Focus on the Vital Few
Take a hard look at where you are spending your time each day. Review the Pareto Principle from the MAP workshop which talks about focusing on the vital few and ignoring or delegating the trivial many. As you review your work activities ask yourself if those activities are contributing to your vital few. It is not uncommon for bosses to discover they are doing the work that belongs to their direct reports. Delegate activities to the right people and stay focused on what is important. Put a plan in place to better manage your time and resources and keep the vital few the #1 priority.
Managing better starts with you and requires managing what you do more efficiently. Try logging and reviewing your activities and work. Are they contributing to your “vital few”? If not, commit to creating a plan that prioritizes those vital few, taking time, resources and people into consideration. At the very least, your plan should include the following goals, as highlighted by MAP coach Steve Behunin in one of our professional webinars.
- Streamline activities and discontinue many tasks, delegate to others more and/or train when necessary
- Identify and cut out time wasters and robbers
- Amend, tailor and simplify unnecessarily complex procedures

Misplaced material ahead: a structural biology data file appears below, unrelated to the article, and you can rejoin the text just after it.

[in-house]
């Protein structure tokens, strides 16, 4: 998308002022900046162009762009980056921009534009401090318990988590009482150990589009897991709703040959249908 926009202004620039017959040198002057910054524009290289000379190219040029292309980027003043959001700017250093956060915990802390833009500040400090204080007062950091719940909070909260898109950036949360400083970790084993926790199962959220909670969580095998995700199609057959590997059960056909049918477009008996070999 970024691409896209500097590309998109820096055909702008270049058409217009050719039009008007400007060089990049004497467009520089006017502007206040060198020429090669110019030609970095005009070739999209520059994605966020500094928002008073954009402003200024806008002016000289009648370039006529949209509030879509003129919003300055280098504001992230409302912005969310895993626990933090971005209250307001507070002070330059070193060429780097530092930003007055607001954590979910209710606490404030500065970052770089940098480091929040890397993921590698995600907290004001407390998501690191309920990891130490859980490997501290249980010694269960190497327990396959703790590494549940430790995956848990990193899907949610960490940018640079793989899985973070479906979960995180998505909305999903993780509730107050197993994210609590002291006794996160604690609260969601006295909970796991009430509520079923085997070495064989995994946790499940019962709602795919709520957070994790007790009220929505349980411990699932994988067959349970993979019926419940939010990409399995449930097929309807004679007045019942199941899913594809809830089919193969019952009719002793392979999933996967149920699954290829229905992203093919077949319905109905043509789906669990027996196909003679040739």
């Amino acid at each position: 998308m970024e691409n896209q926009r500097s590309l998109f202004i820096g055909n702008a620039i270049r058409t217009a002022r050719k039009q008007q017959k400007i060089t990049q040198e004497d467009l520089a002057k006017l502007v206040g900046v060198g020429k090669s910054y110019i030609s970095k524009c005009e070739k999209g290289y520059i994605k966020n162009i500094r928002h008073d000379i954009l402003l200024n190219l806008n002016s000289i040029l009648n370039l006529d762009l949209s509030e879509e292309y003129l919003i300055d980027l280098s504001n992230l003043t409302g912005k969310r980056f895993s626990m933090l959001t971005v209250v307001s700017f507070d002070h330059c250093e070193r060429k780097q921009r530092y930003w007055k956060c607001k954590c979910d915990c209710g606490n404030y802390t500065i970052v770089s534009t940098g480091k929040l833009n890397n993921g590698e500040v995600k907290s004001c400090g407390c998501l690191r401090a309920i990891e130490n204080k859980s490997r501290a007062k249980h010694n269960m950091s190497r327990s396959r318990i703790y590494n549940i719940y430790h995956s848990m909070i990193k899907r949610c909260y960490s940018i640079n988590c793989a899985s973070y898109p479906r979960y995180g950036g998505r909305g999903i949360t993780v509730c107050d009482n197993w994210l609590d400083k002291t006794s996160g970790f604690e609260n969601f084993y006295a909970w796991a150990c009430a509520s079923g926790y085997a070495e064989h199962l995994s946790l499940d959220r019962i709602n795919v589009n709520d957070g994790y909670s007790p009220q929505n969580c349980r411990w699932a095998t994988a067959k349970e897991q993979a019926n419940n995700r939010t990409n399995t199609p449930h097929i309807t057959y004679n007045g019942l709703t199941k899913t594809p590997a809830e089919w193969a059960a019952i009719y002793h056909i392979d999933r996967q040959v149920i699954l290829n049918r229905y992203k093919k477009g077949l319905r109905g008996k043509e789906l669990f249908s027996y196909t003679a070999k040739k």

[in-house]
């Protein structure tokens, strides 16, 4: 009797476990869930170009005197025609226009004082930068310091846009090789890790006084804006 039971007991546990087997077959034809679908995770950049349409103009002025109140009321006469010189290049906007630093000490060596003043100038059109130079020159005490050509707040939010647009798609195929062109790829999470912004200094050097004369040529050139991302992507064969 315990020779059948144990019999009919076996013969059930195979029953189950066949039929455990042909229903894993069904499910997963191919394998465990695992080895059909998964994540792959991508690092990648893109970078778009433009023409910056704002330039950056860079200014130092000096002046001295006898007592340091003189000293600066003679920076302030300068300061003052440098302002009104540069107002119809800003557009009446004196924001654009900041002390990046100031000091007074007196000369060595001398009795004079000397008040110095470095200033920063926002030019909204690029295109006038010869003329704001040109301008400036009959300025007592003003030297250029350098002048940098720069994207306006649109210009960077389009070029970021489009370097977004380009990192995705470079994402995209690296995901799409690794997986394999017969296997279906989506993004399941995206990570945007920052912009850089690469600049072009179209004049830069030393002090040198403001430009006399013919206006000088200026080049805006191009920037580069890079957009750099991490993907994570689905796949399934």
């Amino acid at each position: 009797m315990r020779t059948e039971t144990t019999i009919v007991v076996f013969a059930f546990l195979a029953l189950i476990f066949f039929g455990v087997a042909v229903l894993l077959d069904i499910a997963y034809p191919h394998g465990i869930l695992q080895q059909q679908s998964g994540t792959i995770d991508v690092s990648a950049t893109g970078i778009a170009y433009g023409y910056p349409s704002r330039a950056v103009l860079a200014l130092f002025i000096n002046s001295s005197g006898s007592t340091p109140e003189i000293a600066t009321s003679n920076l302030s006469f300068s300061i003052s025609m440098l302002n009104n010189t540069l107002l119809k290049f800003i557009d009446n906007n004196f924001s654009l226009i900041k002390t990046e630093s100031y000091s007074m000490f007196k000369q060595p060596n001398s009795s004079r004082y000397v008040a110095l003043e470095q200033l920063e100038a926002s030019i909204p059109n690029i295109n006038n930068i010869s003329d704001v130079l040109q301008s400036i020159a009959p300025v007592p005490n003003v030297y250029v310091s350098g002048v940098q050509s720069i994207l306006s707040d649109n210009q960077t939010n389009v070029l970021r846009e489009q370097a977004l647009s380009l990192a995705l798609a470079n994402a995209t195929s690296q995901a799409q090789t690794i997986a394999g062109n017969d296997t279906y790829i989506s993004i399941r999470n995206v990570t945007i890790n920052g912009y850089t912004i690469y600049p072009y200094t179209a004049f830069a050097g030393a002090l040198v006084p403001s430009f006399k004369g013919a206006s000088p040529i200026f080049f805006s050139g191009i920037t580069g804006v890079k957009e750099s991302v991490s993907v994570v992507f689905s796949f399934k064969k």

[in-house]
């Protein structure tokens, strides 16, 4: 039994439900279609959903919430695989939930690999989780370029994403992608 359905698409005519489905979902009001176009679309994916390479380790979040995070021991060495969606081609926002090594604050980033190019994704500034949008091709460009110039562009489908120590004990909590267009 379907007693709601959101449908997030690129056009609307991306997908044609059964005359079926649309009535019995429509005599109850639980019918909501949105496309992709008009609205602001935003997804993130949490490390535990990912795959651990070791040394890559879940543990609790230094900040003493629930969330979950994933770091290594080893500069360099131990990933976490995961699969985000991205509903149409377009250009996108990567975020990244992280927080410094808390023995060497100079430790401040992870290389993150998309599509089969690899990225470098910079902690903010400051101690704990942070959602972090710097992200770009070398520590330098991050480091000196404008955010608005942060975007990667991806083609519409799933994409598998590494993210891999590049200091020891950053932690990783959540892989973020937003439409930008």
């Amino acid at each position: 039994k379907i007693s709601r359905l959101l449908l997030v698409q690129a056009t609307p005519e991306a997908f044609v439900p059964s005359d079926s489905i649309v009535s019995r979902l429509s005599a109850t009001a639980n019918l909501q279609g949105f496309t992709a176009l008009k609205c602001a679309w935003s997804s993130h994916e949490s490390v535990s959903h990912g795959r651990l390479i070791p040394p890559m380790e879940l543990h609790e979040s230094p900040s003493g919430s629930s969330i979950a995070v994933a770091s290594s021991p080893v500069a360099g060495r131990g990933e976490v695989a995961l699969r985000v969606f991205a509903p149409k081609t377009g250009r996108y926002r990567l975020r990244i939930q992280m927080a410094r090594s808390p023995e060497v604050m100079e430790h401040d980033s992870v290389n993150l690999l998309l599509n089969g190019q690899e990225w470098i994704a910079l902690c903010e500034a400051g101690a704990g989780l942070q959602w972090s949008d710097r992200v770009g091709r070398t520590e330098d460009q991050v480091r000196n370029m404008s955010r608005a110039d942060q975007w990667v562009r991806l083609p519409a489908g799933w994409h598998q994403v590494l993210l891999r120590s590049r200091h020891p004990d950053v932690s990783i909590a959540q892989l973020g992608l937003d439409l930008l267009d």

- Restructure cumbersome daily routines, quit nonproductive work habits
- Train yourself if you truly don’t know how to do something the fastest, most sensible way
Now, achieving these broader goals also includes strategic action steps. For example, if you’re currently starring in that classic, do-it-all, always-saving-the-day “Superhero” role, start shedding that big, emblazoned “S” by writing up a daily roadmap for each day, sticking firmly to its timeframes, responsibilities and boundaries. (It’s still Ok to build in a couple hours every day/week when you can tackle unforeseen business crises – but make that part of your plan!) You might also have to institute greater accountability among your reports with problems, requiring them to bring more solutions to the table. And if meetings are your big time-sucker, develop tricks to nix nonproductive tendencies, better regulating time and energy there.
As a leader, you can’t expect your direct reports to focus on the vital few if you’re not doing so yourself. Be that critical catalyst for the very change you want transforming your culture and driving goal achievement. Show others how they should treat their time, resources and other staff members, and soon, everyone will be spending their precious minutes more wisely, keeping the vital few in the forefront of all they do. For these efforts, everyone — including you — will reap big rewards! Don’t be shocked if you find yourself in a sort of newfound “management zen,” where you’re more relaxed, at peace and yet surprisingly productive.
What are some time wasters you'd want to eliminate?